Indian Journal of Dental Research

EDITORIAL
Year
: 2014  |  Volume : 25  |  Issue : 2  |  Page : 142-

Research, publication and reward mechanism


SM Balaji 
 Executive Editor, Indian Journal of Dental Research, Secretary General, ISDR/IADR-India Division, Director, Balaji Dental and Craniofacial Hospital, Teynampet, Chennai, Tamil Nadu, India

Correspondence Address:
S M Balaji
Executive Editor, Indian Journal of Dental Research, Secretary General, ISDR/IADR-India Division, Director, Balaji Dental and Craniofacial Hospital, Teynampet, Chennai, Tamil Nadu
India




How to cite this article:
Balaji S M. Research, publication and reward mechanism.Indian J Dent Res 2014;25:142-142


How to cite this URL:
Balaji S M. Research, publication and reward mechanism. Indian J Dent Res [serial online] 2014 [cited 2022 May 28 ];25:142-142
Available from: https://www.ijdr.in/text.asp?2014/25/2/142/135899


Full Text

The outcome of any dental research is in its publication. There is a growing trend to study the merits and the postpublication metrics that publication brings along with it. A well-designed study, properly and ethically executed, well-presented with sufficient powers/reproducibility, often attracts many citations. Consequently, such publications are often followed with more subsequent prestigious publications, funding, and promotion besides other academic and financial perks. Current reward mechanism heavily relies on the highest statistical significance (P < 0.001) and the "newsworthiness of the results" without considering the quality of the study. Such studies and authors are also bound to have citation bias, further influencing and interfering with the reward mechanism. This in turn could fetch many appointments, promotions, awards, grants, and place in committees function under this misguided/acquired number of publications. [1]

The current concept of publication and h-index is essential; [2] the number of successful publications is still regarded as a scholarly accomplishment. This trend still places stresses on quantity rather than quality. With thousands of biomedical journals published yearly, nearly any manuscript can get published by persistent effort. In addition to this woe, in certain bureaucratic establishments, [3] the criterion for accomplishment is still judged on the basis of funding. In an effort to ensure continuous funding, the authors mislead and publish exaggerated results, introducing bias and waste in research. Until date, at least in this part of the world, no mechanism exists to identify, combat or punish such exaggerated claims. [1]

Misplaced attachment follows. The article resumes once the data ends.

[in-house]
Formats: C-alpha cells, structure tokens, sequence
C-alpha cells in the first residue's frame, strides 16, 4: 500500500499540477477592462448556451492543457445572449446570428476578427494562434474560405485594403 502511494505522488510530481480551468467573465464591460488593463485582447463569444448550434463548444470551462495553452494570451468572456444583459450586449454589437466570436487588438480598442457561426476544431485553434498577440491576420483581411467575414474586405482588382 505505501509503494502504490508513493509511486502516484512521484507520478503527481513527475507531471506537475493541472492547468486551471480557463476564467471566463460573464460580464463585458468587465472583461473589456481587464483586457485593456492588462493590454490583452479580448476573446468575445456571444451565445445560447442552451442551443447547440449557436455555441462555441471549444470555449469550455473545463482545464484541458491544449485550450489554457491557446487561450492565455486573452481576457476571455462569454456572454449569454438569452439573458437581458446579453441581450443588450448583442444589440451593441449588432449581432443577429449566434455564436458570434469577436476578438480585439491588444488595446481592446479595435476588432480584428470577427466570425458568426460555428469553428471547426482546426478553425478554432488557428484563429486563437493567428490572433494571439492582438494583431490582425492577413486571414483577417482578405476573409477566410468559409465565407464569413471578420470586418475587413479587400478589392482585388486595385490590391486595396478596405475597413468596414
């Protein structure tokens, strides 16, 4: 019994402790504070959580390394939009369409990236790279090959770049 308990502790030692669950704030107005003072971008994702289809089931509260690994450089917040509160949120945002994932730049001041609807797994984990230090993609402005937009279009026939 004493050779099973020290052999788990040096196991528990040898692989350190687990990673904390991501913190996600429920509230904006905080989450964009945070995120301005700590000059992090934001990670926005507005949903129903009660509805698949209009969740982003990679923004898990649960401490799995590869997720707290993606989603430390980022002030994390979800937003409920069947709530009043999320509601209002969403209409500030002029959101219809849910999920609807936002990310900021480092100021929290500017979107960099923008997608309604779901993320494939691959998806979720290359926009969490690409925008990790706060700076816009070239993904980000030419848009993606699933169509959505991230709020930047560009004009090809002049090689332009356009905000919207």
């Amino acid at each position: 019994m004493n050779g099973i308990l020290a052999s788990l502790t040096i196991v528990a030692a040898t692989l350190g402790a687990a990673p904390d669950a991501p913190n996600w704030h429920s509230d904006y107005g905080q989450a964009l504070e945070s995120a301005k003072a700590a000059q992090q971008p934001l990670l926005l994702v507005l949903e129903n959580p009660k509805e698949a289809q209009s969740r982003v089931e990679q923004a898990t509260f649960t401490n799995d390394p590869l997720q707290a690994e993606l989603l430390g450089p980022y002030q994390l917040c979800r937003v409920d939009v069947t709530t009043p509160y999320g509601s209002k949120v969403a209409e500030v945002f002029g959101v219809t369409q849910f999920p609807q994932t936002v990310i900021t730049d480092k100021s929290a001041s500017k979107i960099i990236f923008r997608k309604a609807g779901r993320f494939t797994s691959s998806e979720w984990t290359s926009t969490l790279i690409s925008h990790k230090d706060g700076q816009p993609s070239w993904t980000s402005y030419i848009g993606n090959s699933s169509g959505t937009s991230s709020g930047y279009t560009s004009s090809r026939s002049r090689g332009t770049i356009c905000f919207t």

In a bid to ensure that only proper research is rewarded, an overhaul of existing reward system needs to be introduced. Programs need to be drawn where the concept, methodologies are rewarded at inceptive stages rather than at a later stage. I believe, International Strategy for Disaster Reduction can lead the change in future. Before the reward, tests such as testing of repeatability and external validation efforts needs to be carried out. Careful scrutiny of the ethical aspects of the research also needs to be pursued.

The trend of judging the scientific productivity by quantity should be discontinued. It has been reported that "publication of many low-quality articles is worse than production of none." [1] In this direction, certain welcome change has been noted. The effort of research gate (providing data sets), PLoS (external validation) and postpublication peer review (PubMed common) are a welcome change. I sincerely believe that the dental fraternity in the country will slowly shift from publishing in quantity to quality. Use of valuable/scarce resources in terms of finance, time, lab personnel, patient resources, and so on is our utmost responsibility. Hence, we should sincerely attempt to make better science out of our research and institute a proper reward system.

References

1Ioannidis JP, Greenland S, Hlatky MA, Khoury MJ, Macleod MR, Moher D, et al. Increasing value and reducing waste in research design, conduct, and analysis. Lancet 2014;383:166-75.
2Balaji SM. Increasing citations. Indian J Dent Res 2012;23:1.
3Joseph M, Robinson A. Policy: Free Indian science. Nature 2014;508:36-8.